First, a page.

Biggest Croatian holidays and celebrations in Croatia
- New Year’s Day: 1 January
- Epiphany: 6 January
- Easter and Easter Monday
- Corpus Christi: 60 days after Easter
- International Workers’ Day: 1 May
- Anti-Fascist Struggle Day: 22 June
- Statehood day: 25 June
- Victory and Homeland Thanksgiving Day and the Day of Croatian defenders: 5 August
- Assumption of Mary: 15 August
- Independence Day: 8 October
- All Saints’ Day: 1 November
- Christmas: 25 December
- St Stephen’s Day: 26 December.
Croatian celebrities you should know
- Nikola Tesla (inventor, 1856-1943)
- Goran Ivanisevic (tennis player)
- Luka Modric (football player)
- Davor Suker (football player)
- Janica Kostelic (ski racer)
- Mario Andretti (world champion racing driver)
- Blanka Vlasic (athlete / high jumper)
- Drazen Petrovic (basketball player 1964-1993)
- Toni Kukoc (NBA player)
- John Malkovich (Hollywood actor)
- Goran Visnjic (actor in the TV series “ER”)
- Rade Serbedzija (actor)
- Mira Furlan (actress)
- Mirko Filipovic (MMA fighter)
- Robert Herjavec (entrepreneur)
- Tony Robbins (American life coach, self-help author and motivational speaker)
- Slavica Ecclestone, (British-Croatian former model and amongst Croatia’s richest).
Croatian food taboos and favourites
Dalmatian food, found along Dalmatian coast, and on the islands, is based heavily on fish, greens, olive oil, and seasonings like garlic, rosemary, parsley, etc. Dalmatian cuisine is typical Mediterranean cuisine and dishes like crni rizot (black squid risotto) and pasticada s njokima (baby beef’s fake fillet with gnocchi) are very popular.
Zagreb food, on the other hand, has many similarities with central European countries. Typical Zagreb food includes meat dishes, while side dishes usually include potatoes, other root vegetables and cabbage, and strukli (pastry, filled with cottage cheese and sour cream) is a famous dish.
Istrian cuisine is similar in many ways to Dalmatian cuisine. Istria has some of its own typical dishes, like manestra (a bean soup), or fuzi (a hand-rolled pasta).
Many dishes in Slavonia are simply based on pork meat and red paprika is the main condiment. Sarma (stuffed sauerkraut) is a favorite dish.
Figures from Croatian history
- Josip Jelacic (military leader and Ban 1801-1859)
- Stjepan Radic (Croatian national leader 1871-1928)
- Ante Starcevic (“father of Croat nation” 1823-1896)
- Franjo Tudjman (first President of Croatia, founder of modern Croatia 1922-1999)
- Miroslav Krleza (writer 1893-1981)
- Milka Trnina (opera singer 1863-1941)
- Zinka Milanov (opera singer 1906-1989)
Key words and national identity for Croatians
Propuh or “the draft” is an inseparable part of life in Croatia and much of the Balkans. A breeze blowing from one end of the apartment to the other, or a chilly wind on a cloudy day can result in all kinds of ailments. “The draft” is responsible for everything from muscle aches, headaches, colds, to infections or even inflammation of the brain.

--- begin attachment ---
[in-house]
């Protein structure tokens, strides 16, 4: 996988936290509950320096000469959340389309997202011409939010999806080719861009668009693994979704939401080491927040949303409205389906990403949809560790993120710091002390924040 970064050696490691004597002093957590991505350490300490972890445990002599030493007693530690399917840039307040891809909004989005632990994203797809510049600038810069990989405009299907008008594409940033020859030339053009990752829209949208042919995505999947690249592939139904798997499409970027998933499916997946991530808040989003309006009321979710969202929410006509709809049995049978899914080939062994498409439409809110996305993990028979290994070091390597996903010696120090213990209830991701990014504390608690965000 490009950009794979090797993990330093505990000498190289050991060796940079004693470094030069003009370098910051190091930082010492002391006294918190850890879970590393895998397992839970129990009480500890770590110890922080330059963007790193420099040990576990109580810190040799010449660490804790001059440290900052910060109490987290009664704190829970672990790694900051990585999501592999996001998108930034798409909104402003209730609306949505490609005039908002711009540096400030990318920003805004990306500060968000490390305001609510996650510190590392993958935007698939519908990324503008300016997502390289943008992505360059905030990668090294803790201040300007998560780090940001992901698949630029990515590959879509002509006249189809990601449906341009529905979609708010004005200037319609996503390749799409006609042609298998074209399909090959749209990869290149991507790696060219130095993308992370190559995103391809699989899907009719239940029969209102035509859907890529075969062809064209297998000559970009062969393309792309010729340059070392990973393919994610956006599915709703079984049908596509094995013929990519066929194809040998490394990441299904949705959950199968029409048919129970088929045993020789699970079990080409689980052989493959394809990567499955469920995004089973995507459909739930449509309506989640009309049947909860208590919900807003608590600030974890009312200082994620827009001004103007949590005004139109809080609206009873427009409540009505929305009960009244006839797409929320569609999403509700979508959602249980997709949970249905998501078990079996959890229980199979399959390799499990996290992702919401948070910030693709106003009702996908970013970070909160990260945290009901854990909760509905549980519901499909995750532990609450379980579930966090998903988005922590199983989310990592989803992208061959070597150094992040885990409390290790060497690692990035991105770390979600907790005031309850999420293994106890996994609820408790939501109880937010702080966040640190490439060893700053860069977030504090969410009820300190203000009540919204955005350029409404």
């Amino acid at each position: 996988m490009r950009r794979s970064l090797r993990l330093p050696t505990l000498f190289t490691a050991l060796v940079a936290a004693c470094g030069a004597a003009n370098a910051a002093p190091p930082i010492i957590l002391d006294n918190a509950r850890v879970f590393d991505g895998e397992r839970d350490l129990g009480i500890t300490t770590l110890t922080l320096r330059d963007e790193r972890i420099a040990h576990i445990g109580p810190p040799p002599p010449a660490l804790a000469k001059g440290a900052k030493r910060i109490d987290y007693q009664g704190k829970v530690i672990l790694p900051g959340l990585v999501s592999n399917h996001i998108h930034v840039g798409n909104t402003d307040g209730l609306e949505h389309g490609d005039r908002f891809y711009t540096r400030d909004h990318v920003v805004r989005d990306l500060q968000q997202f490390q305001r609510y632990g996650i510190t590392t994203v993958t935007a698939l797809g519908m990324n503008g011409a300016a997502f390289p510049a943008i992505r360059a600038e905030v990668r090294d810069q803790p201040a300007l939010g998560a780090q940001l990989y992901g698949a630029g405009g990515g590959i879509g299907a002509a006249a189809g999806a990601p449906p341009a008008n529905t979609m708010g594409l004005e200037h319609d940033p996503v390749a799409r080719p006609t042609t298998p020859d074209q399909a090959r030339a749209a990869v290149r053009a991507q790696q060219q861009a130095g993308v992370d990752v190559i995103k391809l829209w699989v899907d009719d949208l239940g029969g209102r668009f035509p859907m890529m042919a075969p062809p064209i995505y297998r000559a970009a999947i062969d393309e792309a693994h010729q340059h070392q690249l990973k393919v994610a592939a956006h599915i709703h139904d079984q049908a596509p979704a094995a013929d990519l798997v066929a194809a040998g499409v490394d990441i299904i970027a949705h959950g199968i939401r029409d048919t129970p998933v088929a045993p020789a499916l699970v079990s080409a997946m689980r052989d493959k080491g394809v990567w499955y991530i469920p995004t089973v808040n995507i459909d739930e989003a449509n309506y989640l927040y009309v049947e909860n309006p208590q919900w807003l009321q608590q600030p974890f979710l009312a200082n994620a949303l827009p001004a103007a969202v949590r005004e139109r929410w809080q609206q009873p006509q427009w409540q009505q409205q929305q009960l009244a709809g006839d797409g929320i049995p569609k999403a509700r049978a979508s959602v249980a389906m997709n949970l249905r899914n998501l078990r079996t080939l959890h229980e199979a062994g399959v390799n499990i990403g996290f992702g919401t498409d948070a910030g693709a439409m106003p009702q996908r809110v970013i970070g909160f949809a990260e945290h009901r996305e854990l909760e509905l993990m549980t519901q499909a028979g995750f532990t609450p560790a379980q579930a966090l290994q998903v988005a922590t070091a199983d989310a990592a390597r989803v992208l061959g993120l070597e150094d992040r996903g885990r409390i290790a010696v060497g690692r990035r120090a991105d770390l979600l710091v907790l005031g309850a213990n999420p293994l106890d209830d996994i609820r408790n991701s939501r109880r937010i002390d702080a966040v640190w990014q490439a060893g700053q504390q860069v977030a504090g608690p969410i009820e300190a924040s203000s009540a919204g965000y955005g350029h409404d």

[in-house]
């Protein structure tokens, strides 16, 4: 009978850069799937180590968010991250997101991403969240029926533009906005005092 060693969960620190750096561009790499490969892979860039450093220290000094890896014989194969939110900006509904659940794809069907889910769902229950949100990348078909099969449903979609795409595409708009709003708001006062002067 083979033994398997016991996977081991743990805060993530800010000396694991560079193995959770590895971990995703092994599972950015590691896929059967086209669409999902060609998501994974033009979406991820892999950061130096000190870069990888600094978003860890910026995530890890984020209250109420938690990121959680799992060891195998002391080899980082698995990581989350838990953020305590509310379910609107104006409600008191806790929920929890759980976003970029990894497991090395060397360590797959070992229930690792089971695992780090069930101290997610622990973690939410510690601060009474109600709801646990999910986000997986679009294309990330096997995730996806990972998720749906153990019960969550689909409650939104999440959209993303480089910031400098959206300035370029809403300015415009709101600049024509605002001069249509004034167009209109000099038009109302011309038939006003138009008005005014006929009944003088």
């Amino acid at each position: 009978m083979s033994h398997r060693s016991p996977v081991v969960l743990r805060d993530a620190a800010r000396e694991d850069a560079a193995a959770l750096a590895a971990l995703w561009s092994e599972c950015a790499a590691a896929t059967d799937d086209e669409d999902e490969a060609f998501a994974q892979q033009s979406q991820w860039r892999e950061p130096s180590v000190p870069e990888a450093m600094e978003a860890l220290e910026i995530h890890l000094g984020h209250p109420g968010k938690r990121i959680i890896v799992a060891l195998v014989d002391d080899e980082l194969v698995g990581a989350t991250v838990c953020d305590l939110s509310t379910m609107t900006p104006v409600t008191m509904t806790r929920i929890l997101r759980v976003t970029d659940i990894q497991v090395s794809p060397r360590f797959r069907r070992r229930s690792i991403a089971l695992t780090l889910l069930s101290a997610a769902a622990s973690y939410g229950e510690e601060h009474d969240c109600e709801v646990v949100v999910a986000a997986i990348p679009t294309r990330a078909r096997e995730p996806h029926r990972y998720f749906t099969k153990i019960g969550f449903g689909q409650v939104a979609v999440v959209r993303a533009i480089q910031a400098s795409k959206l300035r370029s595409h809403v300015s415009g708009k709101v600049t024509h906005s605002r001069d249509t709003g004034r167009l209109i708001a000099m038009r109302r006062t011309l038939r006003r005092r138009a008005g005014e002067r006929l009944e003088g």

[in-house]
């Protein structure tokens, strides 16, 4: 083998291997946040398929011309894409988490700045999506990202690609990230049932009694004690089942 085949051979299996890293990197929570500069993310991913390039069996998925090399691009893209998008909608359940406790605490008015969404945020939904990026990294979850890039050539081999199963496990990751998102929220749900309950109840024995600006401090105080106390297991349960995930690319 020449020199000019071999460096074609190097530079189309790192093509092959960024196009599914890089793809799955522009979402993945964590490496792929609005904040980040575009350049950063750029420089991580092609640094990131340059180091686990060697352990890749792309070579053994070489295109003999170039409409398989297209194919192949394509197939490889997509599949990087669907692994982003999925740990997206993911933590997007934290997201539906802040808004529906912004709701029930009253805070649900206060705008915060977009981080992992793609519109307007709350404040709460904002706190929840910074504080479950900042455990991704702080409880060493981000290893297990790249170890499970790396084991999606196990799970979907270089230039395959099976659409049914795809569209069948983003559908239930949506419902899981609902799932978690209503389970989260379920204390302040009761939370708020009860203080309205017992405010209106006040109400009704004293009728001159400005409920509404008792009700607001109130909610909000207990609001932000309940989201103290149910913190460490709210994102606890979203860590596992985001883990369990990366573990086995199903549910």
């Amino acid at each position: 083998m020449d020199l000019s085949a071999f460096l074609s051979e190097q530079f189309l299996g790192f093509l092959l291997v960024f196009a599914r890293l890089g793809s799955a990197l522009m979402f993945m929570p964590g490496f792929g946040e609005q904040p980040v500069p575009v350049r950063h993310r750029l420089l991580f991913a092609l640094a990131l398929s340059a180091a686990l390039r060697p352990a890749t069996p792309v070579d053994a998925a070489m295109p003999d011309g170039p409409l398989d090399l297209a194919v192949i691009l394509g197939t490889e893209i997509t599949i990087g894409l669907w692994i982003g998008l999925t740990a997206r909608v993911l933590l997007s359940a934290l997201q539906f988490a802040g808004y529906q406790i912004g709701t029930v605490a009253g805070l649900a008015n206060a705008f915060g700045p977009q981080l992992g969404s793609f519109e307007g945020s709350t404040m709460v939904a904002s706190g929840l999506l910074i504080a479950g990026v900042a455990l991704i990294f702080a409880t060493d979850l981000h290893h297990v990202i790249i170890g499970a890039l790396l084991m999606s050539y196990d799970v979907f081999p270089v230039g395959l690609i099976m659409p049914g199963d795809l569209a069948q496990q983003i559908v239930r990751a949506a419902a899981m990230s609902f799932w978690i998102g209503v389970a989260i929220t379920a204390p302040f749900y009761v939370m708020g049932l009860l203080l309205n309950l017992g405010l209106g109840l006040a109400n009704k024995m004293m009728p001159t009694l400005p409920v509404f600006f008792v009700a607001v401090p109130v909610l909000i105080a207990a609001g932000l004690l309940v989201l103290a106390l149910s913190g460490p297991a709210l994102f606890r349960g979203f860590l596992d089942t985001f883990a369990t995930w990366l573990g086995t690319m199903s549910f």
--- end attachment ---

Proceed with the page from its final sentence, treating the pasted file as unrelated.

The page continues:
Landmarks and places of cultural interest in Croatia
- Dubrovnik’s ancient city walls and old town
- Split’s Diocletian Palace
- Zadar’s sea organ (architectural musical instrument played by the sea’s waves)
- Plitvice Lakes National Park
- Zagreb’s Upper Town
- Pula Arena (Roman amphitheatre)
- Opatija’s Lungo Mare (coastal walk).
Music genres popular in Croatia
The music of Croatia has two major influences: Central European, present in central and northern parts of the country including Slavonia and Mediterranean, present in coastal regions of Dalmatia and Istria. In Croatia both pop and rock are popular. Since the mid-20th century, schlager and chanson-inspired music have formed the backbone of the Croatian popular music. The klapa music is a form of a cappella singing that first appeared in Croatia during the middle of the 19th century, refers to “a group of people” and the singing style has roots in church song. The motifs in general celebrate love, wine (grapes), country (homeland) and sea. The main elements of the music are harmony and melody, with rhythm very rarely being very important. Kolo is a circle dance, usually accompanied with instrumental music, featuring the Croatian national instrument the tamburica and singing. Croatian folklore is also rich in national costumes.
Symbols of Croatian identity
The tie, a universal symbol of sophistication and culture, originates from the Croats. As a fashion accessory, the Croats spread it throughout Europe in the 17th century. At first, Croatian soldiers were recognised by the scarf worn round the neck and so the scarf was named after them: the cravat (the tie). In 1667 a separate army regiment was formed named the “Royal Cravates”, after the Croats.